chekitan s. dev

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chekitan s. dev

What Do Hotel Guests Really Want? Anticipated Versus Actual Use of Amenities

Chekitan S. Dev | September 25, 2018

by Chekitan S. Dev, Rebecca W. Hamilton, Roland T. Rust, and Matthew V. Valenti Abstract: Hotels provide a lengthy menu of amenities based on the (largely accurate) perception that guests want those amenities and claim they will use them. While many guests do exactly that, a substantial percentage will "overpredict" which amenities they will use. This study of fifty hotel-wide and in-room amenities details both the overpredictions and, in some cases, underpredictions of amenity use by 724 guests in thirty-three hotels operated by six hotel brands—one upscale, two upper upscale, and three luxury—belonging to one hotel company...

Cornell Research on Hotel Brand Standards: How to Pick the Right Amenities for Your Property

the Center for Hospitality Research | February 14, 2017

Ithaca, NY, February 14, 2017 - Hotel owners and operators have long offered complimentary amenities to enhance their guests' stays and differentiate themselves from competitors. The decision of which amenities to offer is typically based on customer surveys, competitive position, and marketing and financial goals. While brand managers are eager to enhance their brands with all the latest and greatest amenities, owners are reluctant to pay for amenities that don't pay off. Debates often arise between owners who pay for amenities and brand managers who mandate these amenities as brand standards. A new report from Cornell University's Cen...

Radio Interview with Cornell’s Professor Chekitan S. Dev on Hilton’s New Tru Brand Targeting Millennials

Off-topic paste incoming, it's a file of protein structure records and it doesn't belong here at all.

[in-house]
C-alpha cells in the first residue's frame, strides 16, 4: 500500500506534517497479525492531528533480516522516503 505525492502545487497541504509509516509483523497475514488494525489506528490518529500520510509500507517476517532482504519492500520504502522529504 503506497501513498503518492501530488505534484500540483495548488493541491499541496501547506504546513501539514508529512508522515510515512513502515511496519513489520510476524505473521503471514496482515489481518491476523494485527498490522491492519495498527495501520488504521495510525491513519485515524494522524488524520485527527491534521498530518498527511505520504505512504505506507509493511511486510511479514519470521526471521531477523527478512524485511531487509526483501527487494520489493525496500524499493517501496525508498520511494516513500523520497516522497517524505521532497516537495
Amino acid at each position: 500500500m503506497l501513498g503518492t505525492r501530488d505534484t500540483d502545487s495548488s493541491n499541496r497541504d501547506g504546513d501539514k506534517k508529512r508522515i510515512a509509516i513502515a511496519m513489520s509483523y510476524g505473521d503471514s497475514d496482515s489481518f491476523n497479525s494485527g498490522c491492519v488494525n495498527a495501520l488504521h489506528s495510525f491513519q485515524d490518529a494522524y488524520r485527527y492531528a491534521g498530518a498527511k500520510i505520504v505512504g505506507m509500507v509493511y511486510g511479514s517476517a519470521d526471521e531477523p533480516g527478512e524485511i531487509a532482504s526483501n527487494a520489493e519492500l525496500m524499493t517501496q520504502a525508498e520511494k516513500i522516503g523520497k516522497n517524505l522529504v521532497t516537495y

Chekitan Dev | January 27, 2016

Click to hear Professor Chekitan S. Dev's interview with KCBS Radio San Francisco, a CBS affiliate, on the new Hilton brand Tru targeting Millennials. ...

Brands’ Hotel Ownership Doesn’t Always Limit Management Opportunism, says Cornell Study

The Center for Hospitality Research | September 16, 2014

Ithaca, NY, September 16, 2014 - As one way to limit opportunistic behavior by hotel managers, many hotel brands have adopted a policy of owning a particular hotel. But a study published by the Cornell Center for Hospitality Research finds that, contrary to the conventional wisdom, the level of managers' opportunism goes down when a third-party owner is involved, rather than when the brand owns the property. This is based on an analysis of management opportunism with regard to the brand at 49 brand-owned hotels compared with 247 hotels owned by a third party. The study, "Strategies for Successfully Managing Brand-Hotel Relationships," b...

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